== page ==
# Find the sum of a complicated telescoping series

I think with this problem I am supposed to simplify the interior here or regroup but I am unsure of how to approach it:

$$\sum _{n=1}^{\infty }\:\left(sin\left(\frac{\left(n+1\right)\pi }{2n+1}\right)-sin\left(\frac{n\pi }{2n-1}\right)\right)$$

This appears to be a telescoping series where the interior terms cancel but I'm not sure how to begin this the right way. Do I start by trying to simplify the inside or trying to break it up into two separate sums? I just want to know where to start on this one.

• Break into 2 sums, and re-index one of them.
– Alex
Feb 4, 2020 at 11:35
• You can get the right font and spacing for $\sin$ using \sin. For operators that don't have a command of their own, you can use \operatorname{name}. Feb 4, 2020 at 11:46

Andronicus almost but not quite answer re-done... $$\sum _{n=1}^{N }\:\left(\sin\left(\frac{\left(n+1\right)\pi }{2n+1}\right)-\sin\left(\frac{n\pi }{2n-1}\right)\right)= \\ \sum _{n=1}^{N }\:\sin\left(\frac{\left(n+1\right)\pi }{2n+1}\right)-\sum _{n=1}^{N }\:\sin\left(\frac{n\pi }{2n-1}\right) = \\ \sum _{n=2}^{N+1 }\:\sin\left(\frac{n\pi }{2n-1}\right)-\sum _{n=1}^{N }\:\sin\left(\frac{n\pi }{2n-1}\right)= \\ \sin\left(\frac{(N+1)\pi }{2N+1}\right) -\sin{\pi}$$ and then $$\lim_{N\to\infty}\left[\sin\left(\frac{(N+1)\pi }{2N+1}\right) -\sin{\pi}\right] =\sin\frac{\pi}{2}-\sin \pi = 1 - 0 = 1.$$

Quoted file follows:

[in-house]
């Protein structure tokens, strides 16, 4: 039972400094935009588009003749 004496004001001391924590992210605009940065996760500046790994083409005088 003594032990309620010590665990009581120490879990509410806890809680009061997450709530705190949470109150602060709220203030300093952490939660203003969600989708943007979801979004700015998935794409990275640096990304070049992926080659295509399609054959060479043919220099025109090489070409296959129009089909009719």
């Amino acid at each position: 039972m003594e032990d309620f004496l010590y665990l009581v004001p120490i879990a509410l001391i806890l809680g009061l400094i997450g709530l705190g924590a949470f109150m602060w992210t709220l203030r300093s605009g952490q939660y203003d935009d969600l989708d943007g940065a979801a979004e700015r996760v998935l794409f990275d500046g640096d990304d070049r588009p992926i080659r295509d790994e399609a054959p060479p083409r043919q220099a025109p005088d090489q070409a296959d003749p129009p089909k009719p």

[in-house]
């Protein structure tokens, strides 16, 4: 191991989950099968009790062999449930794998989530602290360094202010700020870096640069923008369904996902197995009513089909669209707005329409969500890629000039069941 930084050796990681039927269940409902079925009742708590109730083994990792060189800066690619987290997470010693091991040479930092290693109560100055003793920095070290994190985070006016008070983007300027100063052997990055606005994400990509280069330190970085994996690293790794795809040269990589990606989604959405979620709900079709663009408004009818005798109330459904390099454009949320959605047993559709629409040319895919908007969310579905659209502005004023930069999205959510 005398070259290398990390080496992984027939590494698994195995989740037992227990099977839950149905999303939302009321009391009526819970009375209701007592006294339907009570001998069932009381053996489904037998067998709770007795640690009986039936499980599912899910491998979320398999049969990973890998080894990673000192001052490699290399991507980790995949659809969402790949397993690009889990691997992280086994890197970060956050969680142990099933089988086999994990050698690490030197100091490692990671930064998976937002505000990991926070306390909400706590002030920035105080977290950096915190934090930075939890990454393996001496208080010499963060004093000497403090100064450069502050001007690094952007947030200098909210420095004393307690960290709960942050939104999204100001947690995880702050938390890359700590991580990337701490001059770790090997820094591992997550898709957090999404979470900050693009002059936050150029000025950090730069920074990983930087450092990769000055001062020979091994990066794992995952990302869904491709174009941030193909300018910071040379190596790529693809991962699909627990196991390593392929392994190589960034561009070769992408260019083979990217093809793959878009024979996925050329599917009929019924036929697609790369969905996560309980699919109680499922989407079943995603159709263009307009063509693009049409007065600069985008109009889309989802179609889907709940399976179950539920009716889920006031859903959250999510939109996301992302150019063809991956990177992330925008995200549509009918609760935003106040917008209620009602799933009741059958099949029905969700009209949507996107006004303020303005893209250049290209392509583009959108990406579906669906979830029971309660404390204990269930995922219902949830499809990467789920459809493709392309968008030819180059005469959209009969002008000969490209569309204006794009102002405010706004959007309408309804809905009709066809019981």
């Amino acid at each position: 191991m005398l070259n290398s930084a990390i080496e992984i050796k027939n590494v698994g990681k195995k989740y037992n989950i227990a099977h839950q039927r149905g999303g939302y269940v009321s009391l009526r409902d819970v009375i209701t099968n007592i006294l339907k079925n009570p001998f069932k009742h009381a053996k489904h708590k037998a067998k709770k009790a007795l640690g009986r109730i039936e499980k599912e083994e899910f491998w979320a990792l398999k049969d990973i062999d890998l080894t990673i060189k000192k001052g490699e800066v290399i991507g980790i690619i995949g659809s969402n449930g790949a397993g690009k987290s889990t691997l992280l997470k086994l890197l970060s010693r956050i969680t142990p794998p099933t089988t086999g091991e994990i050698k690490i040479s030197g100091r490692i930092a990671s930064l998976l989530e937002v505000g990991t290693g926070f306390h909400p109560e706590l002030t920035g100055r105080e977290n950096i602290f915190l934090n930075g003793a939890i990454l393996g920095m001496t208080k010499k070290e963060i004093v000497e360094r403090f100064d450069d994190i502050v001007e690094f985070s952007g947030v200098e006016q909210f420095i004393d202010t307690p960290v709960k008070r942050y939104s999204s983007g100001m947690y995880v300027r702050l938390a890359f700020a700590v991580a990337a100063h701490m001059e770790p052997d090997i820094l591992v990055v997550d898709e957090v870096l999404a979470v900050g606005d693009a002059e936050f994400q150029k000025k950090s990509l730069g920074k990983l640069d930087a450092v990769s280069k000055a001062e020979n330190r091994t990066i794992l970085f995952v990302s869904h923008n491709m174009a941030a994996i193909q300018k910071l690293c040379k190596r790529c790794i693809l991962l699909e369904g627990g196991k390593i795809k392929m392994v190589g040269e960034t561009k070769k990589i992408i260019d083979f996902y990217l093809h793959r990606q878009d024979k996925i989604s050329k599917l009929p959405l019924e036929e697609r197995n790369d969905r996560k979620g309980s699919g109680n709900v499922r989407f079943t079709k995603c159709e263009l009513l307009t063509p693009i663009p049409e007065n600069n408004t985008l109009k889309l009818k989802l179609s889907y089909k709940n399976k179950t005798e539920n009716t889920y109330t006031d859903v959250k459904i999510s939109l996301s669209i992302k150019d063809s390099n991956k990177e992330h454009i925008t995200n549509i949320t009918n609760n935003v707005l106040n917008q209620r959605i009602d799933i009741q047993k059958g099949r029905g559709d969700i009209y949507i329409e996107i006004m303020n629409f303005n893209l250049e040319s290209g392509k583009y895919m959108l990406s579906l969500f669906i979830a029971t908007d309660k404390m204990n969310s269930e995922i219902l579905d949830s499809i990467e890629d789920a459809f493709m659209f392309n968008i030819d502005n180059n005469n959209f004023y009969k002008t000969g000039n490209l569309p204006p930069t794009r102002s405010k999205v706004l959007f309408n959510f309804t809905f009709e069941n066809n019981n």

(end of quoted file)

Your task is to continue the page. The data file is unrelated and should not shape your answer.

You could make it more obvious writind $$a_n=\sin \left(\frac{n+1}{2 n+1}\pi\right)-\sin \left(\frac{ n}{2 n-1}\pi\right)=\cos \left(\frac{\pi }{4 n+2}\right)-\cos \left(\frac{\pi }{4 n-2}\right)$$ which is clearly telescoping. So $$S_p=\sum_{n=1}^p a_n=\cos \left(\frac{\pi }{2 (2 p+1)}\right)$$
For large values of $$p$$, using Taylor expansion $$S_p=1-\frac{\pi ^2 }{32 }\frac{(p-1)}{ p^3}+O\left(\frac{1}{p^4}\right)$$
Try it for $$p=10$$. You have $$S_{10}=\cos \left(\frac{\pi }{42}\right)\approx 0.997204$$ while the above truncated expansion gives $$S_{10}\sim 1-\frac{9 \pi ^2}{32000}\approx 0.997224$$